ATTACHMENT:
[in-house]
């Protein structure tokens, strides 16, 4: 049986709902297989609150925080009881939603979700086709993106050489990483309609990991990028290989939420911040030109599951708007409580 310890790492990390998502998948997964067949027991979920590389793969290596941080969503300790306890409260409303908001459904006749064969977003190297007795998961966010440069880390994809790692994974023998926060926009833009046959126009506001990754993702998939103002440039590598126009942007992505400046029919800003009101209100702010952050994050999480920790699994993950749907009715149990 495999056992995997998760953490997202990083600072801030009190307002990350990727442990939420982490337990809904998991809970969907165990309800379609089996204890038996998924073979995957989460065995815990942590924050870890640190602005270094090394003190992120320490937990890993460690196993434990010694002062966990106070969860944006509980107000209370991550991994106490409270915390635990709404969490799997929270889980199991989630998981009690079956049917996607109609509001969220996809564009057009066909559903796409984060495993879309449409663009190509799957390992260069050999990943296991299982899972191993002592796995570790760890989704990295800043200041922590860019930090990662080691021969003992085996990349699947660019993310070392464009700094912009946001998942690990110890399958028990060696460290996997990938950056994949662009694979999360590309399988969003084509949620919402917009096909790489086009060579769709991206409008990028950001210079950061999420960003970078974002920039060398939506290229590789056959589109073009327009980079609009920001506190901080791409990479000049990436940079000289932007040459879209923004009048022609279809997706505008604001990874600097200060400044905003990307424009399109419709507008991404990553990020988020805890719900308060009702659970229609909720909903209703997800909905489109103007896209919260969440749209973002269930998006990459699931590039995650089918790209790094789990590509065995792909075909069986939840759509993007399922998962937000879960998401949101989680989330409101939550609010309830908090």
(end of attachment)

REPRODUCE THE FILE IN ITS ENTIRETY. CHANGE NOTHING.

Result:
[in-house]
């Protein structure tokens, strides 16, 4: 049986709902297989609150925080009881939603979700086709993106050489990483309609990991990028290989939420911040030109599951708007409580 310890790492990390998502998948997964067949027991979920590389793969290596941080969503300790306890409260409303908001459904006749064969977003190297007795998961966010440069880390994809790692994974023998926060926009833009046959126009506001990754993702998939103002440039590598126009942007992505400046029919800003009101209100702010952050994050999480920790699994993950749907009715149990 495999056992995997998760953490997202990083600072801030009190307002990350990727442990939420982490337990809904998991809970969907165990309800379609089996204890038996998924073979995957989460065995815990942590924050870890640190602005270094090394003190992120320490937990890993460690196993434990010694002062966990106070969860944006509980107000209370991550991994106490409270915390635990709404969490799997929270889980199991989630998981009690079956049917996607109609509001969220996809564009057009066909559903796409984060495993879309449409663009190509799957390992260069050999990943296991299982899972191993002592796995570790760890989704990295800043200041922590860019930090990662080691021969003992085996990349699947660019993310070392464009700094912009946001998942690990110890399958028990060696460290996997990938950056994949662009694979999360590309399988969003084509949620919402917009096909790489086009060579769709991206409008990028950001210079950061999420960003970078974002920039060398939506290229590789056959589109073009327009980079609009920001506190901080791409990479000049990436940079000289932007040459879209923004009048022609279809997706505008604001990874600097200060400044905003990307424009399109419709507008991404990553990020988020805890719900308060009702659970229609909720909903209703997800909905489109103007896209919260969440749209973002269930998006990459699931590039995650089918790209790094789990590509065995792909075909069986939840759509993007399922998962937000879960998401949101989680989330409101939550609010309830908090």